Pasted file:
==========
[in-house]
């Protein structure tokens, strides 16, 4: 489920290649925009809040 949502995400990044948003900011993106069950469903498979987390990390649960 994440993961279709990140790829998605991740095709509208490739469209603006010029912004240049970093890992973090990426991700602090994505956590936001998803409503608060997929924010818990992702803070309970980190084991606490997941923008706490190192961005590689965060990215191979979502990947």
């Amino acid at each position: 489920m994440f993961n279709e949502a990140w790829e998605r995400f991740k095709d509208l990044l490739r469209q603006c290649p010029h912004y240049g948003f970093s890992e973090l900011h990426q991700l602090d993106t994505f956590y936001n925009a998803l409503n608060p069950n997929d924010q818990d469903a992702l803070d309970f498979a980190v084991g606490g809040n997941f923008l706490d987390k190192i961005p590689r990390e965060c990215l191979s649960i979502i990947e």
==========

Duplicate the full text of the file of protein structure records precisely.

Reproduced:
[in-house]
């Protein structure tokens, strides 16, 4: 489920290649925009809040 949502995400990044948003900011993106069950469903498979987390990390649960 994440993961279709990140790829998605991740095709509208490739469209603006010029912004240049970093890992973090990426991700602090994505956590936001998803409503608060997929924010818990992702803070309970980190084991606490997941923008706490190192961005590689965060990215191979979502990947």
């Amino acid at each position: 489920m994440f993961n279709e949502a990140w790829e998605r995400f991740k095709d509208l990044l490739r469209q603006c290649p010029h912004y240049g948003f970093s890992e973090l900011h990426q991700l602090d993106t994505f956590y936001n925009a998803l409503n608060p069950n997929d924010q818990d469903a992702l803070d309970f498979a980190v084991g606490g809040n997941f923008l706490d987390k190192i961005p590689r990390e965060c990215l191979s649960i979502i990947e």